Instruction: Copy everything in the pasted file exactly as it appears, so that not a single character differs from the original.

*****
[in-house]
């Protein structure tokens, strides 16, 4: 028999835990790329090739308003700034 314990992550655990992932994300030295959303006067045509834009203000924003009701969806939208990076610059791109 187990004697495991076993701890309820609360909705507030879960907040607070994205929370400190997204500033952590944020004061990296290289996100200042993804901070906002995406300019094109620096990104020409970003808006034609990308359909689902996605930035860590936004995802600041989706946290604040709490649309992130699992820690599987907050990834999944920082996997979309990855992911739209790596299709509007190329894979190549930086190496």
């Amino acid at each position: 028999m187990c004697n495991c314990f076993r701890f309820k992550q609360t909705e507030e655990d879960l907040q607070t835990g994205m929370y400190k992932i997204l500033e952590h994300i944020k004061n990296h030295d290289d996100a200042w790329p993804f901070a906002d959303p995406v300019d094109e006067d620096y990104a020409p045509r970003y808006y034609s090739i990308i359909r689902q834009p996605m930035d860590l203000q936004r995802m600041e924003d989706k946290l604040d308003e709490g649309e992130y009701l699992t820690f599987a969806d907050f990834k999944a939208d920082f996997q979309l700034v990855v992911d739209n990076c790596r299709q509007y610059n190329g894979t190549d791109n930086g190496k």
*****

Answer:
[in-house]
């Protein structure tokens, strides 16, 4: 028999835990790329090739308003700034 314990992550655990992932994300030295959303006067045509834009203000924003009701969806939208990076610059791109 187990004697495991076993701890309820609360909705507030879960907040607070994205929370400190997204500033952590944020004061990296290289996100200042993804901070906002995406300019094109620096990104020409970003808006034609990308359909689902996605930035860590936004995802600041989706946290604040709490649309992130699992820690599987907050990834999944920082996997979309990855992911739209790596299709509007190329894979190549930086190496």
């Amino acid at each position: 028999m187990c004697n495991c314990f076993r701890f309820k992550q609360t909705e507030e655990d879960l907040q607070t835990g994205m929370y400190k992932i997204l500033e952590h994300i944020k004061n990296h030295d290289d996100a200042w790329p993804f901070a906002d959303p995406v300019d094109e006067d620096y990104a020409p045509r970003y808006y034609s090739i990308i359909r689902q834009p996605m930035d860590l203000q936004r995802m600041e924003d989706k946290l604040d308003e709490g649309e992130y009701l699992t820690f599987a969806d907050f990834k999944a939208d920082f996997q979309l700034v990855v992911d739209n990076c790596r299709q509007y610059n190329g894979t190549d791109n930086g190496k």